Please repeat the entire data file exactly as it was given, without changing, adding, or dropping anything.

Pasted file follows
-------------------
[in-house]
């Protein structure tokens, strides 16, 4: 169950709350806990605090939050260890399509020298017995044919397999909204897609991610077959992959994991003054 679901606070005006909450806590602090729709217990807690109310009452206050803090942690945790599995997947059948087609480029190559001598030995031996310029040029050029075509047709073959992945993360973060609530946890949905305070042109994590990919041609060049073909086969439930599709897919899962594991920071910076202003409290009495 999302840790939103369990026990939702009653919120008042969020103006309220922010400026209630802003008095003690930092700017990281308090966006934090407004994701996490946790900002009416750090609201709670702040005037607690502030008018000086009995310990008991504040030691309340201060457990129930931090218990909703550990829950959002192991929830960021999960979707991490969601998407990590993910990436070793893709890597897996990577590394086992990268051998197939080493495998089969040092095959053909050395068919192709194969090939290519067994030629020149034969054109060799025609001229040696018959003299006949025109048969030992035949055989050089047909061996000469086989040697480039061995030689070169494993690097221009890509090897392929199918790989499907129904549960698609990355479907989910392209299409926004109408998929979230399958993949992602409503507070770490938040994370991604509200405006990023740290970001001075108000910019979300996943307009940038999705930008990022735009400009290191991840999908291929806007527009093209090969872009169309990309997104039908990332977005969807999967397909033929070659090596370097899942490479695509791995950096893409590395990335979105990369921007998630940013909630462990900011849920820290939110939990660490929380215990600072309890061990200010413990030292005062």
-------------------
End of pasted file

[in-house]
């Protein structure tokens, strides 16, 4: 169950709350806990605090939050260890399509020298017995044919397999909204897609991610077959992959994991003054 679901606070005006909450806590602090729709217990807690109310009452206050803090942690945790599995997947059948087609480029190559001598030995031996310029040029050029075509047709073959992945993360973060609530946890949905305070042109994590990919041609060049073909086969439930599709897919899962594991920071910076202003409290009495 999302840790939103369990026990939702009653919120008042969020103006309220922010400026209630802003008095003690930092700017990281308090966006934090407004994701996490946790900002009416750090609201709670702040005037607690502030008018000086009995310990008991504040030691309340201060457990129930931090218990909703550990829950959002192991929830960021999960979707991490969601998407990590993910990436070793893709890597897996990577590394086992990268051998197939080493495998089969040092095959053909050395068919192709194969090939290519067994030629020149034969054109060799025609001229040696018959003299006949025109048969030992035949055989050089047909061996000469086989040697480039061995030689070169494993690097221009890509090897392929199918790989499907129904549960698609990355479907989910392209299409926004109408998929979230399958993949992602409503507070770490938040994370991604509200405006990023740290970001001075108000910019979300996943307009940038999705930008990022735009400009290191991840999908291929806007527009093209090969872009169309990309997104039908990332977005969807999967397909033929070659090596370097899942490479695509791995950096893409590395990335979105990369921007998630940013909630462990900011849920820290939110939990660490929380215990600072309890061990200010413990030292005062």